Work with interactive mapping tools from across the Census Bureau.
Official audio files from the Census Bureau, including "Profile America," a daily series of bite-sized statistics, placing current data in a historical context.
Infographics include information on the Census Bureau's history of data collection, our nation's veterans and the American Community Survey.
Read briefs and reports from Census Bureau experts.
Watch Census Bureau vignettes, testimonials, and video files.
Read research analyses from Census Bureau experts.
Developer portal to access services and documentation for the Census Bureau's APIs.
Explore Census Bureau data on your mobile device with interactive tools.
Find a multitude of DVDs, CDs and publications in print by topic.
These external sites provide more data.
Download extraction tools to help you get the in-depth data you need.
Explore Census data with interactive visualizations covering a broad range of topics.
Information about the U.S. Census Bureau.
Information about what we do at the U.S. Census Bureau.
Learn about other opportunities to collaborate with us.
Explore the rich historical background of an organization with roots almost as old as the nation.
Explore prospective positions available at the U.S. Census Bureau.
Information about the current field vacancies available at the U.S. Census Bureau Regional Offices.
Discover the latest in Census Bureau data releases, reports, and events.
The Census Bureau's Director writes on how we measure America's people, places and economy.
Find interesting and quirky statistics regarding national celebrations and major events.
Profile America is a daily, 60-second feature that uses interesting vignettes for that day to highlight information collected by the Census Bureau.
Find media toolkits, advisories, and all the latest Census news.
See what's coming up in releases and reports.
What data processing options are available?
Options available online from the Census website include the ASCII text data files (1% and 5% samples) and DataFerret (1% and 5% samples). The software enhanced DVD disc product can be used to create summary data tables.
What is a Public Use Microdata Area (PUMA)?
A Public Use Microdata Area (PUMA) is a decennial census area for which the Census Bureau provides specially selected extracts of raw data from a small sample of long-form census records that are screened to protect confidentiality. These extracts are referred to as "public use microdata sample (PUMS)" files. More information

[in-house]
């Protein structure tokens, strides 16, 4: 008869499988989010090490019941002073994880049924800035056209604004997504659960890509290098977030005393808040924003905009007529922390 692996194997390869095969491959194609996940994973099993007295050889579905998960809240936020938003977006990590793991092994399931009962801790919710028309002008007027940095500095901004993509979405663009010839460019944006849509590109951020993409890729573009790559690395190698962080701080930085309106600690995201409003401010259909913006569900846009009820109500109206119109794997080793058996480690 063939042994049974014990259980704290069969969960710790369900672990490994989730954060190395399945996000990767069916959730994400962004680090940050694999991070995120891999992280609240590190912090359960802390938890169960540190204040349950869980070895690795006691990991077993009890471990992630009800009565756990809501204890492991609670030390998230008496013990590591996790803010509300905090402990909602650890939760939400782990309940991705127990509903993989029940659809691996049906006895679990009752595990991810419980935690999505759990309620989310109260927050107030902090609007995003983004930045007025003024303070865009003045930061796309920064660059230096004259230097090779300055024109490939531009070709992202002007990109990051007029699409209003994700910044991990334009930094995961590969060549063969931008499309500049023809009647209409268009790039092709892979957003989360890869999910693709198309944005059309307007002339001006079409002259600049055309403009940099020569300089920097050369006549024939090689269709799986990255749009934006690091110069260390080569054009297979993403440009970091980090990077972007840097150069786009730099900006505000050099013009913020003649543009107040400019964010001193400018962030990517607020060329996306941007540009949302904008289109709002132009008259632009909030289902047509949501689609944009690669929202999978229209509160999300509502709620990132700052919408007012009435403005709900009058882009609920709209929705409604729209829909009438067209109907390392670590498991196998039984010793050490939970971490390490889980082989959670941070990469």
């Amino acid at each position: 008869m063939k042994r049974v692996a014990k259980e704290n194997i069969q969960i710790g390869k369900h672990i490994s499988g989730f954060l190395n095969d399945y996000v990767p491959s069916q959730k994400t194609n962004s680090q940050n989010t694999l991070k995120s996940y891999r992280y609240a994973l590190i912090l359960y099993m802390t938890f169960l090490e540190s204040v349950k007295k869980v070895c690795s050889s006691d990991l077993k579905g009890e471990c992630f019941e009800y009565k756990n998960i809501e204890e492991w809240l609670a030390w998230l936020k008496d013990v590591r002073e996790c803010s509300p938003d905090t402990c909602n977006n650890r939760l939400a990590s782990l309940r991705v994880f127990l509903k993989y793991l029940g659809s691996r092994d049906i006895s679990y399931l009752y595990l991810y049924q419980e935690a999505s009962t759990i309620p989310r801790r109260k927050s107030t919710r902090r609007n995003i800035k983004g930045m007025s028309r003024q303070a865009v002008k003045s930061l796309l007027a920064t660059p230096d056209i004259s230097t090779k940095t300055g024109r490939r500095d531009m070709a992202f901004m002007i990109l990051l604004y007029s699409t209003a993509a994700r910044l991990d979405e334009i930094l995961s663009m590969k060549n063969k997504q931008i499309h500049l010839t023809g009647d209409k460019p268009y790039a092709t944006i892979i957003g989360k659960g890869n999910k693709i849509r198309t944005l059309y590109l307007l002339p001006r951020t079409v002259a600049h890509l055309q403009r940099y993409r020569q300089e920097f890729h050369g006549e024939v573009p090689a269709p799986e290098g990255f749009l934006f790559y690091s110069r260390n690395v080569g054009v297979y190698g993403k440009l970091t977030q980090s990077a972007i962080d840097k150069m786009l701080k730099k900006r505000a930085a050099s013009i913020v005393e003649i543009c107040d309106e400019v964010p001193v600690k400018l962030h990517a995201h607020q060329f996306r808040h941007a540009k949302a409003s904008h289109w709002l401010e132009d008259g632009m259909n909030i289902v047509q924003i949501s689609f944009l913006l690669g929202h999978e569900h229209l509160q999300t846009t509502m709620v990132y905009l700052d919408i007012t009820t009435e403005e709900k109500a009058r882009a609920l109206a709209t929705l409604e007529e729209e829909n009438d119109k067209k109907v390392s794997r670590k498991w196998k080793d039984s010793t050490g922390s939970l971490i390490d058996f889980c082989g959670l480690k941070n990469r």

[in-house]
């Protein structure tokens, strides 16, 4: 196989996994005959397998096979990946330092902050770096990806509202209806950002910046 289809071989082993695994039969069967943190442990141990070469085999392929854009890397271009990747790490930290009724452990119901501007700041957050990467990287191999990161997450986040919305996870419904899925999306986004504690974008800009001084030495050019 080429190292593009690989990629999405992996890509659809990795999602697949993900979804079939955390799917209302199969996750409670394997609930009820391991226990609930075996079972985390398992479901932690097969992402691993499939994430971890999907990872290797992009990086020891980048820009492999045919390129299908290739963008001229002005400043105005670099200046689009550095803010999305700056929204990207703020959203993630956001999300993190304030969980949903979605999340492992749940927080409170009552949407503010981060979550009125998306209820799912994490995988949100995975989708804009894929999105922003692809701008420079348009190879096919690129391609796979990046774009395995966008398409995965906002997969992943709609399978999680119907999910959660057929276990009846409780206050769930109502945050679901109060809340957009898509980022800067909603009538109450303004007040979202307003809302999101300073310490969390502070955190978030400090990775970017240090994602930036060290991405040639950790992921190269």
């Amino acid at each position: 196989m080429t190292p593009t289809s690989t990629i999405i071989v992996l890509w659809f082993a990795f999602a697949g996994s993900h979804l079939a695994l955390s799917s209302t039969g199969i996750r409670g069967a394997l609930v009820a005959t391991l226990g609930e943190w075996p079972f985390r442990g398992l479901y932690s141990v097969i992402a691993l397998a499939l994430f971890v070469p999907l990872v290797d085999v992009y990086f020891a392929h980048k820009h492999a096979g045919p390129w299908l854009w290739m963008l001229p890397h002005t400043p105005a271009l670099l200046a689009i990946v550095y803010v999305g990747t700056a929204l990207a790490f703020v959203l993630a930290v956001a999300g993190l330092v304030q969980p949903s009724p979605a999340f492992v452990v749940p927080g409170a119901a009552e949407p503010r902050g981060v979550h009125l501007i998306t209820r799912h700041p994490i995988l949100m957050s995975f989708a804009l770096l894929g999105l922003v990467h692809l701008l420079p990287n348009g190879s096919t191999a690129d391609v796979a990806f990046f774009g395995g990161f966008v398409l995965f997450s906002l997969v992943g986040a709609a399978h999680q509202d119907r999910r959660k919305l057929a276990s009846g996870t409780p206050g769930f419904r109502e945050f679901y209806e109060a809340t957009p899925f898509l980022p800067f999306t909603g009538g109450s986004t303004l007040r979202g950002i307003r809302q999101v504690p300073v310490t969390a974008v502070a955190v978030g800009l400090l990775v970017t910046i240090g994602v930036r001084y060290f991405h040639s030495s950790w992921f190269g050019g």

Do I need to use Public Use Microdata Areas?
If you are interested in producing estimates for a state as a whole, you do not need to reference Public Use Microdata Areas. You will need to use Public Use Microdata Areas to produce estimates for counties and places.
Can I get data at the county and place levels from PUMS?
Summary data can be produced from the PUMS 1% file for counties and places with a minimum population of 400,000. Summary data can be produced from the PUMS 5% file for counties and places with a minimum population of 100,000. There are no county or place codes in the actual data files so the value of pums1 (Super-PUMA) or pums5 (PUMA) must be used. Maps and/or equivalency files can be used to determine which Super-PUMA(s) or PUMA(s) to use.
How do I use an equivalency file or map to match counties, places or other geography to Public Use Microdata Areas?
Let's view the New York PUMS 5% equivalency file as an example. What PUMAs make up Saratoga County? If you search the page (Click on Edit, then Find or Search from internet browser menu) for all occurances of "Saratoga County", you'll find that PUMAs 02201, 02202 make up the geographic equivalent of Saratoga County. This can be confirmed by looking at the fourth column of each occurance or by looking at the first PUMA record immediately above each occurance.
You can also use the PUMA maps (see below).
The maps are in PDF format. Click on Edit, then Find within Adobe Acrobat to search for all occurances of a specific area name in the document. This should allow you to search the entire document. If not, try downloading a local copy of the PDF file by right clicking on the PDF link and selecting "Save Target As" and then opening it in your desktop version of the Adobe reader.